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Comment Re:I'll still use Ogg/Vorbis (Score 1) 415

Since you're too lazy and accusatory to do any of your own work:

Here's a Microsoft Example.

Apple specifically opposed Ogg in HTML 5.

There are less publicized incidents reported from people close to the source who stated Steve Jobs ranted about how much he hated free CODECs. Feel free to do your own research now. These companies would rather you become a competitors customer than nobodies customer.

Comment Re:I'll still use Ogg/Vorbis (Score 1) 415

I don't know if they do any more or not. Steve Jobs on the other hand was anti pretty much anything that didn't put people under a thumb. He ranted on and hated on Ogg/Vorbis/Theora. One of the last things he did before he died was ensure ebooks would remain expensive, fought tooth and nail to make sure webm didn't happen and that if Quicktime wasn't the winner of the embedded video war in the W3C that it would at least be something that wasn't free and open.

You explain it to me.

Comment Re:I'll still use Ogg/Vorbis (Score 1) 415

That's a political reason - Apple and Microsoft secretly declared war on it BECAUSE it was open and free. I think it was Pioneer that made car stereos that had chips and firmware that supported Ogg natively, but they didn't intentionally build Ogg support into their players. Long story short, their players would play Ogg files, but there were issues with displaying titles and stuff. Not only would Pioneer not support it, they denied the fact they could play it back at all, even when the proof was in front of them, because they didn't want to lose Microsoft Plays For Sure certification. Turns out supporting Ogg would cause you lose that certification and at the time Pioneer was terrified of losing it because they failed to block it. Steve Jobs went on an anti-ogg rant declaring it a terrorist format and accused it of being "submarine patented".

The fact your car does NOT support it to me is all the more reason to embrace it and to encourage others to do so.

BTW, Volkswagen has supported it in the past, I don't know if they do now or not, and there's been a few others that have. (My Volkswagen is too bottom-budget and basic to support anything)

Comment Re:I'll still use Ogg/Vorbis (Score 1) 415

My hearing sucks. I have some frequency range deafness (oddly I can hear ranges most people my age can't), I can't filter out background noise so I'm basically useless in a conversation in a bar, food court, or when a TV is too loud. I even play music I'm listening too at lower volumes so I don't get overwhelmed. Even then I can tell Ogg sounds better than MP3 at similar bit-rates, but I really struggle to tell the difference between Ogg and Flak. Sometimes I can pick it up, usually I can't, may as well use Ogg.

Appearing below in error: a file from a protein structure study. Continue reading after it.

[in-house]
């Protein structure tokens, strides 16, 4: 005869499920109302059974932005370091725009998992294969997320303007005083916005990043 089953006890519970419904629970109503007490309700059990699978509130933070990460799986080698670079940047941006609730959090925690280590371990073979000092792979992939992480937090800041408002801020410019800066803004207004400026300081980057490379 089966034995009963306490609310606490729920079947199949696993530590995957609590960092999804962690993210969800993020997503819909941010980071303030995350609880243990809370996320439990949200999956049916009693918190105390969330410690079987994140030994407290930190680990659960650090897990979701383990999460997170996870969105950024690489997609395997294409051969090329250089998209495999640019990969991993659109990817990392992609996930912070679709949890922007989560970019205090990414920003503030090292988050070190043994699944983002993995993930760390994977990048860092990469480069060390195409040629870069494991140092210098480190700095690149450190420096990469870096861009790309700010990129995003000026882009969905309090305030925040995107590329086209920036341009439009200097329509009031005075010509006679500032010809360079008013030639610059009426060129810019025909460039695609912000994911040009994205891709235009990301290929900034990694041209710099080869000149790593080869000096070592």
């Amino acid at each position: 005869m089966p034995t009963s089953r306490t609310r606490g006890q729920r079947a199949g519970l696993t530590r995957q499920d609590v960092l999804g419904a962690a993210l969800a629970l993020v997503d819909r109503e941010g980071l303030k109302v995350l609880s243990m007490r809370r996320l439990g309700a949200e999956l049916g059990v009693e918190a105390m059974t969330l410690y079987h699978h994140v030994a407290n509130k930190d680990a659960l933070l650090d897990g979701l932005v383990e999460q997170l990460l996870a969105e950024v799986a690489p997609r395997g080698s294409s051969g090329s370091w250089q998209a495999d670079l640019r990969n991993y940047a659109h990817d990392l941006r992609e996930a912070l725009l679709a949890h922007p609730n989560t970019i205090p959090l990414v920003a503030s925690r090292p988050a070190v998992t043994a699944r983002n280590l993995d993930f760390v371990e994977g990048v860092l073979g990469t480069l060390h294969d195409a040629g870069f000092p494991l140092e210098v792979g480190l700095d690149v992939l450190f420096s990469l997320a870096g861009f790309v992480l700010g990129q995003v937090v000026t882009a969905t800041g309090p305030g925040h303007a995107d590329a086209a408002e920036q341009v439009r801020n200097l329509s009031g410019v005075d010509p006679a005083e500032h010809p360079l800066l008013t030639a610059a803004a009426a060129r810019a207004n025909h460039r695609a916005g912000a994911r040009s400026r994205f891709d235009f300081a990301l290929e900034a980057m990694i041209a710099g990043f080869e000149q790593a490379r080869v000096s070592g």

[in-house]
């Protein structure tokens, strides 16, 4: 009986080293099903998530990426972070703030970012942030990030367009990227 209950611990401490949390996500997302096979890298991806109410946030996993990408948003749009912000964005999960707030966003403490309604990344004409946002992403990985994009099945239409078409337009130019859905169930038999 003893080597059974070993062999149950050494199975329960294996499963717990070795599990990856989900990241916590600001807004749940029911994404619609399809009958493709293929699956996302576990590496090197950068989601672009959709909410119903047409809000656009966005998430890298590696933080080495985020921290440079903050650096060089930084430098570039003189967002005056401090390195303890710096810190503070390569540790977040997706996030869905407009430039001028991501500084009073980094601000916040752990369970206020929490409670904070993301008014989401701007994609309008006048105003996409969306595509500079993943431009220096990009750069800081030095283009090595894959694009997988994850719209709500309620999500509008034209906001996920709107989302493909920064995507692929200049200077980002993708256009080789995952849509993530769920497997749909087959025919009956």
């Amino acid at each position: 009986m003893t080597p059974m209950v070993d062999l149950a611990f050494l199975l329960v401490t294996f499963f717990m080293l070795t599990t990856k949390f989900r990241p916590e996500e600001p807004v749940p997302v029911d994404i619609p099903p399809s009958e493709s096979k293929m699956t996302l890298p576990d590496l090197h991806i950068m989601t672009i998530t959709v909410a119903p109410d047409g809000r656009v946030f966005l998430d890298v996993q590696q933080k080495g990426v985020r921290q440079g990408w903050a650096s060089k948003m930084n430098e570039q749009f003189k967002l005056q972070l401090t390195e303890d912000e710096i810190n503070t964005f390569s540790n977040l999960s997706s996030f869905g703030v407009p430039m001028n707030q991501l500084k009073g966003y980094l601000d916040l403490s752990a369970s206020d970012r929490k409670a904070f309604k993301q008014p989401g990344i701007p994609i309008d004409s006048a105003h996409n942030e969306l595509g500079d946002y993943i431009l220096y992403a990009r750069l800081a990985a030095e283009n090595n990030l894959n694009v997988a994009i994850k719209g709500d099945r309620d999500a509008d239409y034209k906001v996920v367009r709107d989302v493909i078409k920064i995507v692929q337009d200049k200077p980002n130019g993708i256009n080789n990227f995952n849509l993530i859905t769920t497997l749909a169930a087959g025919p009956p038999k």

You should experiment - I know Flak (and similar) will sound better to a good ears than the Ogg will, but KB for KB that Ogg will beat the crap out of an MP3. It may be worth going Flak on your 4TB HDD, but may on your 128 GB phone - if you're like me and you keep your whole collection with you. I consider Ogg the "sweet spot". Back in the day I bought AMD processors because I knew they were great. The Intel of the same clock speed might beat it by 8%, but I was paying 50% of what I would for the Intel - AMD won on bang for the buck. In this case I would say Ogg wins on bang for the KB. With my hearing the winner is clear.

Nope, I like JBL speakers because they sound good even when you don't blast them, and they still sound good when you do. Headphones, I've got a couple of pairs of JVC earbuds I picked up about ten years ago at Big Lots for $3 each, they were an awesome deal and I can definitely tell they're better than the ones I've seen for $4 and $5 since. Serious headset wise, I found a Turtle Beach headset that sounded incredibly awesome, wireless, bi-direction and dual input. Too bad the plastic frame was crap. I get binaural for use on my computers not only for music, games, and general use, but more importantly for talking - I've even bought binaural Bluetooth headsets for my phone, when you've got shit hearing and you have for 30 of your 40 years you start to figure that sort of thing out.

Comment Re:I'm from multiple backgrounds and have studied (Score 1) 757

My comment stands. When I was the young tech working on computers I hated having to deal with people in their 40's and 50's because they knew jack-shit about how to operate them with a few exceptions.

Now that I'm pushing 40 my favorite people to work with are the ones in their 40's and 50's because they know what they're doing, it's the 20 and 30 somethings that never bothered to learn how to use a computer even though they've had one in front of them their whole lives and they use one for a living.